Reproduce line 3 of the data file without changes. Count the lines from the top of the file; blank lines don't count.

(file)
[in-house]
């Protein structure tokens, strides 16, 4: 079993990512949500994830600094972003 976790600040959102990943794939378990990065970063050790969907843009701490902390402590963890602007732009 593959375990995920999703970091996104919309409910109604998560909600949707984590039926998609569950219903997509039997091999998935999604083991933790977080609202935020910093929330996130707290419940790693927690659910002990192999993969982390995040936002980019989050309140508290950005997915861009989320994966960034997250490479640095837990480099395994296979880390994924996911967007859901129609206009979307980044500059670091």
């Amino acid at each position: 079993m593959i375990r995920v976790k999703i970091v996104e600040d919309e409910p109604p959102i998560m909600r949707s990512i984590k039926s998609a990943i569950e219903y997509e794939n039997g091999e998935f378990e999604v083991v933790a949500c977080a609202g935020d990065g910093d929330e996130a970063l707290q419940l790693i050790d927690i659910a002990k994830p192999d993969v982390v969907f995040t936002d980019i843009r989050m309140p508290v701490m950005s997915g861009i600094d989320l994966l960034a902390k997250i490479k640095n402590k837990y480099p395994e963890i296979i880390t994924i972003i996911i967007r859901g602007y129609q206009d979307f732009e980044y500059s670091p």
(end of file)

């Amino acid at each position: 079993m593959i375990r995920v976790k999703i970091v996104e600040d919309e409910p109604p959102i998560m909600r949707s990512i984590k039926s998609a990943i569950e219903y997509e794939n039997g091999e998935f378990e999604v083991v933790a949500c977080a609202g935020d990065g910093d929330e996130a970063l707290q419940l790693i050790d927690i659910a002990k994830p192999d993969v982390v969907f995040t936002d980019i843009r989050m309140p508290v701490m950005s997915g861009i600094d989320l994966l960034a902390k997250i490479k640095n402590k837990y480099p395994e963890i296979i880390t994924i972003i996911i967007r859901g602007y129609q206009d979307f732009e980044y500059s670091p």